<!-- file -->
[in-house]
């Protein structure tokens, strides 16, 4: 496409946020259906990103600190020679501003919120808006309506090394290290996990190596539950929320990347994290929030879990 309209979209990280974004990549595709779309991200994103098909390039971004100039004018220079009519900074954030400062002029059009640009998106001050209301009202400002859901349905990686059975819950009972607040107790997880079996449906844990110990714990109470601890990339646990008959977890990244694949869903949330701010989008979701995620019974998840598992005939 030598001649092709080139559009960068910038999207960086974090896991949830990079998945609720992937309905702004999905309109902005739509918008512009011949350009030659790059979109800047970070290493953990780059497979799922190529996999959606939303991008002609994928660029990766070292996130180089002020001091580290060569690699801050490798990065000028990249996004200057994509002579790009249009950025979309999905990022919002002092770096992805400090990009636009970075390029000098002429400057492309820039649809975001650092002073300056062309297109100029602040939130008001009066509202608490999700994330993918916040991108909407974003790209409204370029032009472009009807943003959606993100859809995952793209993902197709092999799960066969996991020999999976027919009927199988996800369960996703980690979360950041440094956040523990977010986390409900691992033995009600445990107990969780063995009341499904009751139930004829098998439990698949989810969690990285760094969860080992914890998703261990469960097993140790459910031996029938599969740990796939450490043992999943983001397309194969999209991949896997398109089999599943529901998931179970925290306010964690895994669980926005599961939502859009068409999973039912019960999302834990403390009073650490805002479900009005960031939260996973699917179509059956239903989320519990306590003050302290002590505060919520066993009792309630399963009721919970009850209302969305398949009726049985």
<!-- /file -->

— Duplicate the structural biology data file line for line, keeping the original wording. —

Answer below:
[in-house]
């Protein structure tokens, strides 16, 4: 496409946020259906990103600190020679501003919120808006309506090394290290996990190596539950929320990347994290929030879990 309209979209990280974004990549595709779309991200994103098909390039971004100039004018220079009519900074954030400062002029059009640009998106001050209301009202400002859901349905990686059975819950009972607040107790997880079996449906844990110990714990109470601890990339646990008959977890990244694949869903949330701010989008979701995620019974998840598992005939 030598001649092709080139559009960068910038999207960086974090896991949830990079998945609720992937309905702004999905309109902005739509918008512009011949350009030659790059979109800047970070290493953990780059497979799922190529996999959606939303991008002609994928660029990766070292996130180089002020001091580290060569690699801050490798990065000028990249996004200057994509002579790009249009950025979309999905990022919002002092770096992805400090990009636009970075390029000098002429400057492309820039649809975001650092002073300056062309297109100029602040939130008001009066509202608490999700994330993918916040991108909407974003790209409204370029032009472009009807943003959606993100859809995952793209993902197709092999799960066969996991020999999976027919009927199988996800369960996703980690979360950041440094956040523990977010986390409900691992033995009600445990107990969780063995009341499904009751139930004829098998439990698949989810969690990285760094969860080992914890998703261990469960097993140790459910031996029938599969740990796939450490043992999943983001397309194969999209991949896997398109089999599943529901998931179970925290306010964690895994669980926005599961939502859009068409999973039912019960999302834990403390009073650490805002479900009005960031939260996973699917179509059956239903989320519990306590003050302290002590505060919520066993009792309630399963009721919970009850209302969305398949009726049985």